Tuesday, 4 August 2015

The 17-Step Plan: An Update

I am trying very hard to adopt writing habits that make writing less stressful. If you'd like to feel as anxious and squirmy as I do when I think about my writing habits, feel free to read back on the post where I detailed the old system: it's here.

In the last piece I produced for my supervisors, I tried my best to adopt an approach that wasn't necessarily quicker, but one which didn't feel so harried.  After writing my last post, I remembered a useful post by Dr. Nadine Muller in which she suggests a way to get over the fear of the blank page. I should state unreservedly here that I LOVE this approach because it means my work plan now looks like this:

  1. Plan argument for essay, paragraph-by-paragraph
  2. Collate evidence/sources for each paragraph
  3. Write first draft: include references as you're writing
  4. Review first draft: annotate each section, then type up annotations.
  5. Review second draft.
  6. Add any additional references
  7. Final proof-read
  8. Send it off.

The process is now 8 steps, rather than 17. I don't even feel anxious writing it out or anything.

Apart from making the initial act of sitting down to write, this approach had benefits the whole way through the writing process: it meant that references were always to hand, and that I always knew which part of my argument should be coming next. This meant that I was able to side-step any tangents, and resist the urge to cram in just a little more information than was strictly needed. (A chronic habit.)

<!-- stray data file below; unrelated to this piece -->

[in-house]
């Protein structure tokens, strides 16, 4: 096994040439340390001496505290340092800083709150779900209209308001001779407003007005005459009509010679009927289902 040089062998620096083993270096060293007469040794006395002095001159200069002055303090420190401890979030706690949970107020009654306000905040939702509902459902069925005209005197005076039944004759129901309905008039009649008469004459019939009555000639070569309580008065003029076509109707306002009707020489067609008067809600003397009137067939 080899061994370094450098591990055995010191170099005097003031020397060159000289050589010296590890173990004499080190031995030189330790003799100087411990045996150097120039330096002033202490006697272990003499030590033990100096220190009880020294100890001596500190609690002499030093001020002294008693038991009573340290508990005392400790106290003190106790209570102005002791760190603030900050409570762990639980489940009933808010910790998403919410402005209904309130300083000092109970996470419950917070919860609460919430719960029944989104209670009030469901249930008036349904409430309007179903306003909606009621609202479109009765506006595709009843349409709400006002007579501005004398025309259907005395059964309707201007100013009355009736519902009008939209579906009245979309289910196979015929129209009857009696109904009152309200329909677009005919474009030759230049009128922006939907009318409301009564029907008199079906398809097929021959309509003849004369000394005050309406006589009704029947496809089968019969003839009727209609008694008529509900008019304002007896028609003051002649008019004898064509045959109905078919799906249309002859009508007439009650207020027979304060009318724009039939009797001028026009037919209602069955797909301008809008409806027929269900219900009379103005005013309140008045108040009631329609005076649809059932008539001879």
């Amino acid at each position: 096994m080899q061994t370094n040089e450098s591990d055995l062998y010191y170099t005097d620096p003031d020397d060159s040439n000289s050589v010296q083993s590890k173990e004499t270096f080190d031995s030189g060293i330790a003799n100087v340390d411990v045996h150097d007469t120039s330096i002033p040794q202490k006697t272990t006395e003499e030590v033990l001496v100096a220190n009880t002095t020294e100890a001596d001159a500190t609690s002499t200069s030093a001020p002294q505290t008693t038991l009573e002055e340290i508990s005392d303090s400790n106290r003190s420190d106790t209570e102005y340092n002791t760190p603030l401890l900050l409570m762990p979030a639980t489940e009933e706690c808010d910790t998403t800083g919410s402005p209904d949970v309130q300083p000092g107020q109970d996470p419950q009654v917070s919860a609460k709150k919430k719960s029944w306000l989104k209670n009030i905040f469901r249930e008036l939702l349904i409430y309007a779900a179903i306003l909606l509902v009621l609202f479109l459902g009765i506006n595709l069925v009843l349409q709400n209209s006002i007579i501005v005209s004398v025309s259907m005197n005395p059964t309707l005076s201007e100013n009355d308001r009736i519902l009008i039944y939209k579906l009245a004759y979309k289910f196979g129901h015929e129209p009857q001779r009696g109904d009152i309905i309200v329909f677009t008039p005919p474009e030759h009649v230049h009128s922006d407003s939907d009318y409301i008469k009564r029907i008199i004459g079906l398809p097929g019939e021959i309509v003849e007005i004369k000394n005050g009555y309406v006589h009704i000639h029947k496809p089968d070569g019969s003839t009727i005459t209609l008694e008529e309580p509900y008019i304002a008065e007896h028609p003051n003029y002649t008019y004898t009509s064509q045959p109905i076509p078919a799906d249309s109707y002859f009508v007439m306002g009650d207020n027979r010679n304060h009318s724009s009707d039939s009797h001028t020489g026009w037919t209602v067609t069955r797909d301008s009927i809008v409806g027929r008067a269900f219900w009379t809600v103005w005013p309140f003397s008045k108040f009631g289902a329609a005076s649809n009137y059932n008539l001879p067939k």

Having references to hand also made it much easier to give broader context to my arguments (because the quotes/paraphrases I needed were right there). Having references to hand also makes it easier to distinguish between areas where more evidence is needed, and areas where you just need to insert one reference. Ultimately, this results in better writing (if I do say so myself - I'm yet to see if my supervisors agree).

For me, another key element was pacing. I always want to do things as quickly as possible: it's my default setting. (It's also largely the reason that I have so many bruises, cuts and scrapes and any one given time: speed doesn't always equal safety.) Pacing myself meant a few practical steps. It meant pausing to choose the correct phrase, rather than rushing to get something down. It meant working in short bursts, punctuated by long breaks. It meant dedicating nearly three hours to collating all the references I needed. It meant taking some of the pressure off. It meant a happier writing experience.

I can't say this approach was quicker, or less intense.  If you include the time that I spent collating references, I spent over 28 hours producing 4900 words. I don't know if producing that many words in that length of time is 'good' or 'bad.' 

Increasingly, I don't care: adopting this approach meant an intense week, but one that felt -- ultimately -- fulfilling. I haven't yet met with supervisors to discuss this piece. I know it won't be perfect. But taking more time to write means that I now have enough distance to start appraising my own work. 

And for an arch-perfectionist, that objective space is a huge step forwards.

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